Photography By Ben Lowy

It was near midnight on the eve of India’s independence, and I was at a concert called Freedom Jam, held at a club on the outskirts of Bangalore called only The Club. Watching the band perform from beside the stage, I noticed a girl with a nose ring. My grandmother’s nose was pierced when she married at thirteen; her nose ring was a sign that she adhered to a certain traditional image of Indian womanhood. For this girl, however, the ring indicated that she was not just westernized (such girls simply chose not to get their noses pierced) but a member of an alternative community that existed outside the mainstream of westernized Indian youth.

Essentially, the nose ring had traveled to the other side of the world, assumed a fringe rather than traditional meaning, and then come back to India, where it now has two different meanings. Such dual gestures exist in America, but they usually have one sincere and one ironic meaning—trucker hats on truckers, for example, as opposed to everyone else. In India, however, both meanings are perfectly sincere, both carry conviction.

Our group had left late for the show, stopping at a store on the side of the highway for a few bottles of whiskey. When we finally pushed through the turnstiles and found the promoter, all they could get was the 4 a.m. slot.

Pradyum was the band’s guitarist, and my friend. He had only slept a few hours over the past several days and I had been following my parents’ schedule, which involved getting up at 5 a.m, so we were both exhausted. The band on stage was playing a less-than-thrilling version of Roadhouse Blues, which had already been covered twice by two of the other bands. Pradyum and I decided on a nap before the show. Leaving the side of the main stage, we pushed through the immense crowd—ten thousand people all told—and made our way to a tiny red hatchback parked at the edge of the immense field surrounding The Club.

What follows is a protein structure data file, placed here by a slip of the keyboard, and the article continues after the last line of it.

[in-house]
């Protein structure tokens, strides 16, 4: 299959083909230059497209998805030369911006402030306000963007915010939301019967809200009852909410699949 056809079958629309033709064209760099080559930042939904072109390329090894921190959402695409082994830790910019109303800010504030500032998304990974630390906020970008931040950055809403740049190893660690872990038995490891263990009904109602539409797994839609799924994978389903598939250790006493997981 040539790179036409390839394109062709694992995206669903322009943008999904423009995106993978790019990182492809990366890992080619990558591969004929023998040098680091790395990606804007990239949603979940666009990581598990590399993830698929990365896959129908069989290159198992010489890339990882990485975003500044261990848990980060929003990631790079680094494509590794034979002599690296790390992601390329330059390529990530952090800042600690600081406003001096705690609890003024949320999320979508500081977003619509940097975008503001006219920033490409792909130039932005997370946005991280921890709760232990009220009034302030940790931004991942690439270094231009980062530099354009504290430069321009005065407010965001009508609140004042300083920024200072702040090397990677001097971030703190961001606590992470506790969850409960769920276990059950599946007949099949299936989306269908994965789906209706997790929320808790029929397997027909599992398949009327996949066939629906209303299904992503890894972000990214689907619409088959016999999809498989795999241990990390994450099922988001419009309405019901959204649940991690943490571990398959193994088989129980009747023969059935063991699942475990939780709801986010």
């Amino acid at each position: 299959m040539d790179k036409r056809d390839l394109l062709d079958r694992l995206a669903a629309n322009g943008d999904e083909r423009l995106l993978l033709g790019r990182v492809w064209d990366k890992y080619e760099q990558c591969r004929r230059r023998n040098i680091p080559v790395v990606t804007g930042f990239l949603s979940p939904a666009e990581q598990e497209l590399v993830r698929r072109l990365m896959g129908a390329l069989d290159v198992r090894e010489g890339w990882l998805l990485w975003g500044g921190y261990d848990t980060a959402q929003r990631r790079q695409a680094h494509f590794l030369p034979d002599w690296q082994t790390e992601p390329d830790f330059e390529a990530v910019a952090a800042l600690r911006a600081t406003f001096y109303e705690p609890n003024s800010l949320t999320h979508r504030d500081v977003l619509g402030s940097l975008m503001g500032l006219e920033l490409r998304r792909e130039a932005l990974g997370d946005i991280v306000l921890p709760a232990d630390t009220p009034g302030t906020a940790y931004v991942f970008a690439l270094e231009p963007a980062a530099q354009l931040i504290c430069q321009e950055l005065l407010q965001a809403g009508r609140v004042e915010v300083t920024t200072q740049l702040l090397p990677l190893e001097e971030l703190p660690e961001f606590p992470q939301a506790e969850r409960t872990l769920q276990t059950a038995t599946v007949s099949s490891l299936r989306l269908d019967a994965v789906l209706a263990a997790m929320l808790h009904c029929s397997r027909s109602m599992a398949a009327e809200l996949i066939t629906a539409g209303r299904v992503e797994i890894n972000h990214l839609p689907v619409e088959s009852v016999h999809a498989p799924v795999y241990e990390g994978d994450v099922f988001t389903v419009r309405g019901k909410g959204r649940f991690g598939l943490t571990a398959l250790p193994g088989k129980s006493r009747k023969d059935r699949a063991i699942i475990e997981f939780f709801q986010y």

Pradyum fell asleep immediately in the backseat while I slapped at the mosquitoes. It was extremely humid. The bass from the concert faintly vibrated the car, and I could swear someone was playing Roadhouse Blues again.

~ ~ ~

I met Pradyum through my father. One summer, just before I was to go to Bangalore to visit my parents, my Dad asked if I was willing to bring something with me—a guitar, for a colleague’s son. I was out of college and could only visit them for a few weeks, so I had space for another piece of luggage. I agreed to bring the guitar.

My grandmother’s nose ring was a sign that she adhered to a certain traditional image of Indian womanhood. For this girl, the ring indicated that she was not just westernized but a member of an alternative community.

A week later, I got an email from Pradyum: “With regard to customs,” he wrote, “if I could only get one of your recent photographs, which your father said would not be a problem, I could arrange for a customs officer to have you escorted from the plane. Also, my band is called ‘Cremated Souls,’ may sound very morbid. We are a semi-pro death metal band.” He directed me to a website where I could check out his music.

The website was, mysteriously, in French. I muddled through it with the aid of a dictionary. The band was looking for a label and offered to send its demo to anyone who liked the mp3s they heard on the website. Par notre musique, they wrote, nous esperons capturer vos Ames…vos Ames incendiees. With our music, we hope to capture your souls…your cremated souls. There was a picture of four very serious-looking Indian boys dressed in black and posed in front of a cross in a graveyard.

The rest of the website was about the lack of appreciation for death metal in India—Nous avons souffert beaucoup, they wrote—which had forced the band to turn to the west for recognition. On the mp3 page, the band said that they wished to compose pieces that combined “melody and brutality.” The three songs on the website were named “Shattered Shield”, “Perceiving Resurrection”, and “Removal of the Fetus”. I tried “Shattered Shield”, which was identified as being about police and government corruption.